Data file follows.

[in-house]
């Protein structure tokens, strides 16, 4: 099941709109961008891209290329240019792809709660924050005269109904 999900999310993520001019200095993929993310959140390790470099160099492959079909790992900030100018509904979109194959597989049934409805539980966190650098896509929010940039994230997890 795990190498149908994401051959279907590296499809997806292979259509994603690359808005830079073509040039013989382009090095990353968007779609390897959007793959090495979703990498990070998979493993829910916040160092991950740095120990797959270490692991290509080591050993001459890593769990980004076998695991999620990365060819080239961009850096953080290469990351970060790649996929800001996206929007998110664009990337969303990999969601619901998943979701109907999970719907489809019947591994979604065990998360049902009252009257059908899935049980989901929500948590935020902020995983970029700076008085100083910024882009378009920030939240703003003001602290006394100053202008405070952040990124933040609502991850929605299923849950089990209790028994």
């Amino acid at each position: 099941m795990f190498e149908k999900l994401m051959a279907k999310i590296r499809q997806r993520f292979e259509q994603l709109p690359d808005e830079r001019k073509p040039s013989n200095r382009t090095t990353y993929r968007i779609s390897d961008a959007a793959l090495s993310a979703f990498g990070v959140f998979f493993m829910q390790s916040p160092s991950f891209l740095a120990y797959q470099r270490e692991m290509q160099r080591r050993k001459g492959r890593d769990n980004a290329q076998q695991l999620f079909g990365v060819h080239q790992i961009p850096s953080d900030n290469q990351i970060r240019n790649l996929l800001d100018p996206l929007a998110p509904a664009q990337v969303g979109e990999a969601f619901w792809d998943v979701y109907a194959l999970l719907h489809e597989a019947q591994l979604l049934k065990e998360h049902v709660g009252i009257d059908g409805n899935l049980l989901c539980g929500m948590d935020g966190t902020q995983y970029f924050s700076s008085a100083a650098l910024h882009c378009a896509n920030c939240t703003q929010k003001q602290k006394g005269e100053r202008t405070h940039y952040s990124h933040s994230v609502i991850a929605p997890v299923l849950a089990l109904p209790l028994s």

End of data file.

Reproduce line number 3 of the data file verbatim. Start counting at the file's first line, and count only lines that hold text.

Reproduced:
């Amino acid at each position: 099941m795990f190498e149908k999900l994401m051959a279907k999310i590296r499809q997806r993520f292979e259509q994603l709109p690359d808005e830079r001019k073509p040039s013989n200095r382009t090095t990353y993929r968007i779609s390897d961008a959007a793959l090495s993310a979703f990498g990070v959140f998979f493993m829910q390790s916040p160092s991950f891209l740095a120990y797959q470099r270490e692991m290509q160099r080591r050993k001459g492959r890593d769990n980004a290329q076998q695991l999620f079909g990365v060819h080239q790992i961009p850096s953080d900030n290469q990351i970060r240019n790649l996929l800001d100018p996206l929007a998110p509904a664009q990337v969303g979109e990999a969601f619901w792809d998943v979701y109907a194959l999970l719907h489809e597989a019947q591994l979604l049934k065990e998360h049902v709660g009252i009257d059908g409805n899935l049980l989901c539980g929500m948590d935020g966190t902020q995983y970029f924050s700076s008085a100083a650098l910024h882009c378009a896509n920030c939240t703003q929010k003001q602290k006394g005269e100053r202008t405070h940039y952040s990124h933040s994230v609502i991850a929605p997890v299923l849950a089990l109904p209790l028994s």